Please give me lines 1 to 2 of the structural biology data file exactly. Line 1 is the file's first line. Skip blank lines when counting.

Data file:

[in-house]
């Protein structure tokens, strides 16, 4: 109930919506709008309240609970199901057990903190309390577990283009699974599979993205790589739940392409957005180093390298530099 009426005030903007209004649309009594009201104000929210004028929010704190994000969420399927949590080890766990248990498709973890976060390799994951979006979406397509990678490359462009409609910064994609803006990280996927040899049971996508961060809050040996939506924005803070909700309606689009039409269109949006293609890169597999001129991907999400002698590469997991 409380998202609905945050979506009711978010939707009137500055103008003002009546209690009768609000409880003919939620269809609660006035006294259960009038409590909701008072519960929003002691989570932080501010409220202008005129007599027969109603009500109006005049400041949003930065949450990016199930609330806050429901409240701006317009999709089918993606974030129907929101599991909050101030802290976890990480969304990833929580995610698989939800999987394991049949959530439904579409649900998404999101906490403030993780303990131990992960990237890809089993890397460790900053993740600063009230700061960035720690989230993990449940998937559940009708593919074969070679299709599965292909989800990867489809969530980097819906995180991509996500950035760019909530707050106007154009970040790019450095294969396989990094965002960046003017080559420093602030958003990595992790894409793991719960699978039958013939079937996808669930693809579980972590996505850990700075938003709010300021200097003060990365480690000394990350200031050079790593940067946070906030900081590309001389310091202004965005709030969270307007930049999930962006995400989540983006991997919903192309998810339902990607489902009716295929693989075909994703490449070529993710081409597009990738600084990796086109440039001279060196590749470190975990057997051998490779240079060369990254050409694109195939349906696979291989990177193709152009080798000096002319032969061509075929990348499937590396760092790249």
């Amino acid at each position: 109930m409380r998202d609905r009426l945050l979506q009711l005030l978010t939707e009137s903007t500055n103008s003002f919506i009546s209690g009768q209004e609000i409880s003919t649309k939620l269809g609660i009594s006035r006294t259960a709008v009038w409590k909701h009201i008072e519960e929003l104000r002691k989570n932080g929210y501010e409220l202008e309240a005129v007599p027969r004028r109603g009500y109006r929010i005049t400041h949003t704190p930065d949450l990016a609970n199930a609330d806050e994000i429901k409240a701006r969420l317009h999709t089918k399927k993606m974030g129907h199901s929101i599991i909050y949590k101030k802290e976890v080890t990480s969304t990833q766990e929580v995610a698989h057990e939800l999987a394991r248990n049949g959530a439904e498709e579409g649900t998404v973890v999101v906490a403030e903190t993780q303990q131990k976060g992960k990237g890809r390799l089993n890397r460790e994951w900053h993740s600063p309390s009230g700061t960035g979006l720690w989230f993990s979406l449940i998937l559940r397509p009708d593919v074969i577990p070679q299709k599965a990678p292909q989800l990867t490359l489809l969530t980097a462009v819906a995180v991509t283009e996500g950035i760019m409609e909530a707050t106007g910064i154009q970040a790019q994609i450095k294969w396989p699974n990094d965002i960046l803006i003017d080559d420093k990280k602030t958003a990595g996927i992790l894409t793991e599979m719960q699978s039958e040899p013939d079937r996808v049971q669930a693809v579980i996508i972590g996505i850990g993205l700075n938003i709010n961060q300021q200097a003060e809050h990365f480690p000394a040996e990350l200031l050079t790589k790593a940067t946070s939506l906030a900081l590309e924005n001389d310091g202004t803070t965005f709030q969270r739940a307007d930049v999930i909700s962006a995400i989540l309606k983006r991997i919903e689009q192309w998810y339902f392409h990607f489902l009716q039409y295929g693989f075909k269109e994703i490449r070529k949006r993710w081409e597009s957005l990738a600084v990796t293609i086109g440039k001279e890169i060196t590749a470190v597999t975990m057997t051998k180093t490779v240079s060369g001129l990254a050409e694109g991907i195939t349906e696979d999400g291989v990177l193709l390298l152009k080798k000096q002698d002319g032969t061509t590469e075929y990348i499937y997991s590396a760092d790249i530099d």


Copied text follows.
[in-house]
């Protein structure tokens, strides 16, 4: 109930919506709008309240609970199901057990903190309390577990283009699974599979993205790589739940392409957005180093390298530099 009426005030903007209004649309009594009201104000929210004028929010704190994000969420399927949590080890766990248990498709973890976060390799994951979006979406397509990678490359462009409609910064994609803006990280996927040899049971996508961060809050040996939506924005803070909700309606689009039409269109949006293609890169597999001129991907999400002698590469997991 409380998202609905945050979506009711978010939707009137500055103008003002009546209690009768609000409880003919939620269809609660006035006294259960009038409590909701008072519960929003002691989570932080501010409220202008005129007599027969109603009500109006005049400041949003930065949450990016199930609330806050429901409240701006317009999709089918993606974030129907929101599991909050101030802290976890990480969304990833929580995610698989939800999987394991049949959530439904579409649900998404999101906490403030993780303990131990992960990237890809089993890397460790900053993740600063009230700061960035720690989230993990449940998937559940009708593919074969070679299709599965292909989800990867489809969530980097819906995180991509996500950035760019909530707050106007154009970040790019450095294969396989990094965002960046003017080559420093602030958003990595992790894409793991719960699978039958013939079937996808669930693809579980972590996505850990700075938003709010300021200097003060990365480690000394990350200031050079790593940067946070906030900081590309001389310091202004965005709030969270307007930049999930962006995400989540983006991997919903192309998810339902990607489902009716295929693989075909994703490449070529993710081409597009990738600084990796086109440039001279060196590749470190975990057997051998490779240079060369990254050409694109195939349906696979291989990177193709152009080798000096002319032969061509075929990348499937590396760092790249």